Retailers say they’re ready for the ban on single-use plastic checkout bags in Nanaimo when it takes effect July 1. (Chris Bush/News Bulletin)

Retailers say they’re ready for the ban on single-use plastic checkout bags in Nanaimo when it takes effect July 1. (Chris Bush/News Bulletin)

Nanaimo’s single-use checkout bag ban ready to go into place Canada Day

Business operators say there’s been plenty of time to plan and prepare for bylaw that kicks in July 1

Retailers say they have Nanaimo’s checkout bag regulation bylaw in the bag.

Once the bylaw takes effect July 1, single-use plastic bags at checkouts will be prohibited. Stores will be mandated to only offer paper bags at 15 cents each, or sell reusable bags. Retailers will not be allowed to offer bags to customers free of charge.

Kim Smythe, Greater Nanaimo Chamber of Commerce CEO, said he’s not hearing much consternation from business owners and managers about the change.

“We initially started talking to the business community in 2019 about this,” Smythe said. “We held a couple of round tables for the city to talk to merchandisers in town and … everybody was totally cool with it. They saw it coming.”

READ ALSO: Nanaimo’s bylaw banning plastic checkout bags receives provincial approval

Jason Marshall, Quality Foods Harewood store manager, said customers and retailers won’t realize the impact of the bylaw until it comes into full effect, but store policies about sanitizing checkout points and having customers pack their own reusable bags, already in place to prevent the spread of COVID-19, won’t change much.

“We request that if you bring your own bags, you pack your own bags,” Marshall said. “Most everybody is completely fine with it and then we sanitize everything, of course, but then you also have your older clientèle or somebody who may have issues where they ask [staff] to pack. I don’t have a problem with it … I try to make everything as easy as possible.”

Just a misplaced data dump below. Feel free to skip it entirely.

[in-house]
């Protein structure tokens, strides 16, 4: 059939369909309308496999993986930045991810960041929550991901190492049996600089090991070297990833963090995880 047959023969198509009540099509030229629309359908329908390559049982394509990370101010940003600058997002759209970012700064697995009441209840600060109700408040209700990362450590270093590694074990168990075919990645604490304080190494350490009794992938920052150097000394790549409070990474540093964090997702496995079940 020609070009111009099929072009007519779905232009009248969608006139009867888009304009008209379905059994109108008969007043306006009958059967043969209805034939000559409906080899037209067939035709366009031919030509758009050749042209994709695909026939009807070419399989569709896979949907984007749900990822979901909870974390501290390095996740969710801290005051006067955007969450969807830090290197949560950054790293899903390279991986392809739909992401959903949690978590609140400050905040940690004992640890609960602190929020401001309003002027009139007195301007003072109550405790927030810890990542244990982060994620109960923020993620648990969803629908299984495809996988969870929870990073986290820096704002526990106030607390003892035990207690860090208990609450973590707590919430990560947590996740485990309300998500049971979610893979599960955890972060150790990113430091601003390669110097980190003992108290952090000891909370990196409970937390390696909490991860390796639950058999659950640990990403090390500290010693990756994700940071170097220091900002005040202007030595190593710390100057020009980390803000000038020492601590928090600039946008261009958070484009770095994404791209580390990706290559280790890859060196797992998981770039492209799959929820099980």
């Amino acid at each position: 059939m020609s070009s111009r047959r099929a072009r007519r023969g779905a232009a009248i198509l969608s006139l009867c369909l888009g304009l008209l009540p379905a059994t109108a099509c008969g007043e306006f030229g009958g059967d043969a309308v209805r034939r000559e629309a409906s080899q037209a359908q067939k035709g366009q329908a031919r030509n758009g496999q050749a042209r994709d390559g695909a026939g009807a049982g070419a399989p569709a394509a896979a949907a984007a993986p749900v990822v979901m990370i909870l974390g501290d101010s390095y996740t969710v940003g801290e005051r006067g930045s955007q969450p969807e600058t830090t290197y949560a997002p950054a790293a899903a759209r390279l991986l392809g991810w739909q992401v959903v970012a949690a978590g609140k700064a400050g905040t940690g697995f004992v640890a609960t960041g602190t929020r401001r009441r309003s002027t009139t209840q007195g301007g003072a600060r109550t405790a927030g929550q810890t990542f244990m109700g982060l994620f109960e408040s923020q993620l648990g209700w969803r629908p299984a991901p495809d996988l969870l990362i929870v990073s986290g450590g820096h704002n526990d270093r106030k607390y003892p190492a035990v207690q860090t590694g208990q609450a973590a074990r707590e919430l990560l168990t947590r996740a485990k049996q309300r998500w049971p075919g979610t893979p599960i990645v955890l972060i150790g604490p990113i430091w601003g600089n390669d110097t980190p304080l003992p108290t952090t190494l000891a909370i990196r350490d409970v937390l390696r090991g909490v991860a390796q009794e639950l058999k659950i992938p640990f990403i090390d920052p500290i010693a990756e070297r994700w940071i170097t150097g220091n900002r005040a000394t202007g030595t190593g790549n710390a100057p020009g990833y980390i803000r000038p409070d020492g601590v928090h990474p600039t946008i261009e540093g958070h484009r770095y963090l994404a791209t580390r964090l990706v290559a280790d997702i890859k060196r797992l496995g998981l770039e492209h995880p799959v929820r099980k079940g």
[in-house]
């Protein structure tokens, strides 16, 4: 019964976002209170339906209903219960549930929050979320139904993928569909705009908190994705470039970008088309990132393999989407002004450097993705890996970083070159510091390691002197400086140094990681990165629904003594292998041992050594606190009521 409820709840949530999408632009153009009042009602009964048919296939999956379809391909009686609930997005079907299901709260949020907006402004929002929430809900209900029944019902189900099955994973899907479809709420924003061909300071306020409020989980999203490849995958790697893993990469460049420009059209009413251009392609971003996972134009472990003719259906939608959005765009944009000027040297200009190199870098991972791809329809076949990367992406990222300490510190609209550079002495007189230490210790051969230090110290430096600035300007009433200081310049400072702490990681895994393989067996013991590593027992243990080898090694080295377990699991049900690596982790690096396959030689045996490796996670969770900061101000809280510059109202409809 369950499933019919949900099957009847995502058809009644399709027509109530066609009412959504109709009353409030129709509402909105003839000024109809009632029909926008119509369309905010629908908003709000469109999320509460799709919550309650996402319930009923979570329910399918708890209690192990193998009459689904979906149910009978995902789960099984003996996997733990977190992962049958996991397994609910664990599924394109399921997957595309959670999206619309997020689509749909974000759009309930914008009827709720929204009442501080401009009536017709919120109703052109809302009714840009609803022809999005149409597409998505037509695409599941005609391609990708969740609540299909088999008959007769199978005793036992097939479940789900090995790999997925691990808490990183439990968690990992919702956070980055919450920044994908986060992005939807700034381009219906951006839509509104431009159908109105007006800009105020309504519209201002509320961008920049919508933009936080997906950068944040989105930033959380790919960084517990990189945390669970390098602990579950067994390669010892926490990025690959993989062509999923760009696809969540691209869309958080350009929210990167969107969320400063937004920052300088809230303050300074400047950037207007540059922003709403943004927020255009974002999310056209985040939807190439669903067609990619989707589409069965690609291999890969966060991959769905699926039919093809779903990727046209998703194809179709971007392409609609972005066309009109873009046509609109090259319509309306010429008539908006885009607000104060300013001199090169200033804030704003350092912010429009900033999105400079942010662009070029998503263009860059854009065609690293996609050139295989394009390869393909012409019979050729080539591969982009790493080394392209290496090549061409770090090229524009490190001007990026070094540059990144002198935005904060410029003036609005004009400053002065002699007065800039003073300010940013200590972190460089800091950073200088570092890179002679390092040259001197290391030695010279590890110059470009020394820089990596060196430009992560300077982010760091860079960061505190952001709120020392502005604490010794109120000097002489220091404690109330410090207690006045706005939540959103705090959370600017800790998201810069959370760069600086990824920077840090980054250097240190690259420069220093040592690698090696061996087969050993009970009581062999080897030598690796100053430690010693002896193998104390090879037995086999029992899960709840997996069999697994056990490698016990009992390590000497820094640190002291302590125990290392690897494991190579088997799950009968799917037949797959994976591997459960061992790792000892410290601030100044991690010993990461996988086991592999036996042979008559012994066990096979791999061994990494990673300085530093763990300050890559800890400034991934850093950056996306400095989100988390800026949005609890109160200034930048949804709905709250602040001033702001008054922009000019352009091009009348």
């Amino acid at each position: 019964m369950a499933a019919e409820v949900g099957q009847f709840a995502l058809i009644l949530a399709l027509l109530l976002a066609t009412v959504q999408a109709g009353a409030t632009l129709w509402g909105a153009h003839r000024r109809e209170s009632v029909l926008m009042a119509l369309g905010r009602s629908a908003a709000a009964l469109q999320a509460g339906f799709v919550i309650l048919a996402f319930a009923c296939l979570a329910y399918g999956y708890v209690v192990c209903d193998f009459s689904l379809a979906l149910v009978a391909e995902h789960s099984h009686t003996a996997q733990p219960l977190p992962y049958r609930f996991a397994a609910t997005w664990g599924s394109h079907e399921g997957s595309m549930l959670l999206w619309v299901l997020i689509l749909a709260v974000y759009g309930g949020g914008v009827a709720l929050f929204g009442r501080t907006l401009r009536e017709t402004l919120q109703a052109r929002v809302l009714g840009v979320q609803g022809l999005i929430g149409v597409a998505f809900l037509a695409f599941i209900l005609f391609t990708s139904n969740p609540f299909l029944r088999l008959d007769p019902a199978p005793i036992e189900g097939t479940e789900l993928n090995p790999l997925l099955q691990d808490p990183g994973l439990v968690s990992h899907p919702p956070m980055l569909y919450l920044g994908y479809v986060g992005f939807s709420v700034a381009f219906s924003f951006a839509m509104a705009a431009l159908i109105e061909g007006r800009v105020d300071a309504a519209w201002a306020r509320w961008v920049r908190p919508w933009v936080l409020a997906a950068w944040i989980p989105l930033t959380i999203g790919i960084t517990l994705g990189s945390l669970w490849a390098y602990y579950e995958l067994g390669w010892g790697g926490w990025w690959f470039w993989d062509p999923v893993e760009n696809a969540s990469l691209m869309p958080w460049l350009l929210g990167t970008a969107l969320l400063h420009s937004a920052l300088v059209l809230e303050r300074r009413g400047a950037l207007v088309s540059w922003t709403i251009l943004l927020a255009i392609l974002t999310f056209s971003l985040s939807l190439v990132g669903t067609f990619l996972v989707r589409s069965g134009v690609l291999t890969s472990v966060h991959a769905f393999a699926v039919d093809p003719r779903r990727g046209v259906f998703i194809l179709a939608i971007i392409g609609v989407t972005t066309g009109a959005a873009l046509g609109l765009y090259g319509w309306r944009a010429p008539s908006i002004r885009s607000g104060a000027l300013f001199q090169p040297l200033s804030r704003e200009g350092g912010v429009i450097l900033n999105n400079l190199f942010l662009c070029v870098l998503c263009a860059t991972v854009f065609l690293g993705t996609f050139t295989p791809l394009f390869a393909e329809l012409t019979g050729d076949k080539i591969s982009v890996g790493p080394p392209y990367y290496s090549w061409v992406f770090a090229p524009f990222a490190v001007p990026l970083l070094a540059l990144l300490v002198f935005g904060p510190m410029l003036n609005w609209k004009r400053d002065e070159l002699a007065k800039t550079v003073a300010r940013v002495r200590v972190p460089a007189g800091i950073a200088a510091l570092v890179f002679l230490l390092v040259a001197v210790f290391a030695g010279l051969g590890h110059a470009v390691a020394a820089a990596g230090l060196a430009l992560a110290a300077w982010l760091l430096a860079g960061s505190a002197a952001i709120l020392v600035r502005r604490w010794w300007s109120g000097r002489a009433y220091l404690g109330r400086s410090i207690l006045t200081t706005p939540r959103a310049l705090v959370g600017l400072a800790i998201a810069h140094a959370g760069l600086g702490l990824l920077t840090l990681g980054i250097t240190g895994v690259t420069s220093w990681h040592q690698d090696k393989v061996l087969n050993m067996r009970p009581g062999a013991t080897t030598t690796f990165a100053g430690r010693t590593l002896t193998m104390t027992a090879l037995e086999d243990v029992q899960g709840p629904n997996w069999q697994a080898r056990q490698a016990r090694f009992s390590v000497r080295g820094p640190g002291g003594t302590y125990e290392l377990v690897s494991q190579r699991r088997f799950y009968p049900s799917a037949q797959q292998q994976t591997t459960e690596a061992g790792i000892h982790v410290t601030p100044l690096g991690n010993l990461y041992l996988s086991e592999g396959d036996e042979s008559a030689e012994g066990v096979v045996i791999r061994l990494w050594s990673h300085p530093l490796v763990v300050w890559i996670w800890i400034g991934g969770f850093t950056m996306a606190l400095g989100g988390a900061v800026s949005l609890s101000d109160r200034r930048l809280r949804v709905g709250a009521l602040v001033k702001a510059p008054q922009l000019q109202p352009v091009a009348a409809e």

Wayne Williams, Nanaimo Home Hardware store manager, said charging for something formerly provided for free will take getting used to.

“The main issue that we’re facing is we’ve never charged for bags – paper or plastic – before, so it’s going to be somewhat of a change to add another fee to a customer, but I guess it’s all in the way to get them to bring their reusable bags each time,” Williams said.

He said customers will have to pack their own reusable bags they bring to the store, but otherwise sanitation policies haven’t changed, with cashiers continuing to wipe down the checkout counter between customers, for example.

Tory Dillabough, Country Grocer Bowen Road store manager, said the company has long offered its reusable bags and the store is working to secure multiple suppliers of large paper bags to meet potential demand, but the store is ready for the changeover.

“We’ve actually put something out on social media informing our customers that we are welcoming back the reusable bags from their homes now and we are going to start packing them again [July 1], but we do ask that they be as clean as possible,” Dillabough said. “Sanitization and all of that will still stay in effect with our company policy, so when a customer goes through [the checkout], whether they use our bag or their own, we sanitize before we let the next customer through.”

Mid Island Co-Op has supplies and plans in place for people who don’t bring reusable bags.

“Very few bags get used anyway, because – unlike grocers where every order’s got multiple bags in an order – in our case it’s grab and go,” said Ian Anderson, Mid Island Co-Op CEO. “People grab a pop and a bag of chip and out the door they go.”

At the co-op’s Mid Island Liquor stores, Anderson said, customers often use boxes and the stores will have a reusable bag program. Paper sleeve bags for bottles will still be provided and are among single-use bags exempt under the bylaw.

Some examples of other bags that are exempt from the bylaw are bags to keep newspapers dry, to package nails and other small hardware, to carry bulk produce, and to protect dry-cleaned clothes.

Smythe said Nanaimo going without single-use plastic bags might not have a big impact on the environment, but as part of a provincial or national trend it will.

“In the big scheme of things, if Nanaimo doesn’t have plastic bags I don’t think we’re going to save many whales or sea turtles, but if the province puts it into force and then the country puts it in to force, I think it’s great,” Smythe said. “What other piece of garbage do you see so much of anywhere than plastic bags blowing around streets and highways?”
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